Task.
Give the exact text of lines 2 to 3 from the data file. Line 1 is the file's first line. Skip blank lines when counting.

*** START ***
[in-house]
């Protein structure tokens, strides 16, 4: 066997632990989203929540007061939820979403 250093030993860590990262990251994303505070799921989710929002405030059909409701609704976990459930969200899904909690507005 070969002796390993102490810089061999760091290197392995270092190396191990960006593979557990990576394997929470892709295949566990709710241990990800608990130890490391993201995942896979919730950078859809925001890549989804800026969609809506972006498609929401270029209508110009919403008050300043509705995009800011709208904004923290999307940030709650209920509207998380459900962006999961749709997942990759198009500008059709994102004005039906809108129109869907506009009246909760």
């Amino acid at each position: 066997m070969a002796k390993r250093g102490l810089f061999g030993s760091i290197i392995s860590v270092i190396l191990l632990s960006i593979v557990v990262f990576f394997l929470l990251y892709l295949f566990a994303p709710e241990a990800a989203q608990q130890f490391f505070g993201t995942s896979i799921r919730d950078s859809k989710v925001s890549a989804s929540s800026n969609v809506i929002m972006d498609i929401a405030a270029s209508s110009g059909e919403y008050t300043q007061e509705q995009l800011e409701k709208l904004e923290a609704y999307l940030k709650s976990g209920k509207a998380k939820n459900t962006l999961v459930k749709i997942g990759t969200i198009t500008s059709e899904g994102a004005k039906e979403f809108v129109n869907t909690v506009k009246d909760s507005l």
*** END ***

């Protein structure tokens, strides 16, 4: 066997632990989203929540007061939820979403 250093030993860590990262990251994303505070799921989710929002405030059909409701609704976990459930969200899904909690507005 070969002796390993102490810089061999760091290197392995270092190396191990960006593979557990990576394997929470892709295949566990709710241990990800608990130890490391993201995942896979919730950078859809925001890549989804800026969609809506972006498609929401270029209508110009919403008050300043509705995009800011709208904004923290999307940030709650209920509207998380459900962006999961749709997942990759198009500008059709994102004005039906809108129109869907506009009246909760």
């Amino acid at each position: 066997m070969a002796k390993r250093g102490l810089f061999g030993s760091i290197i392995s860590v270092i190396l191990l632990s960006i593979v557990v990262f990576f394997l929470l990251y892709l295949f566990a994303p709710e241990a990800a989203q608990q130890f490391f505070g993201t995942s896979i799921r919730d950078s859809k989710v925001s890549a989804s929540s800026n969609v809506i929002m972006d498609i929401a405030a270029s209508s110009g059909e919403y008050t300043q007061e509705q995009l800011e409701k709208l904004e923290a609704y999307l940030k709650s976990g209920k509207a998380k939820n459900t962006l999961v459930k749709i997942g990759t969200i198009t500008s059709e899904g994102a004005k039906e979403f809108v129109n869907t909690v506009k009246d909760s507005l």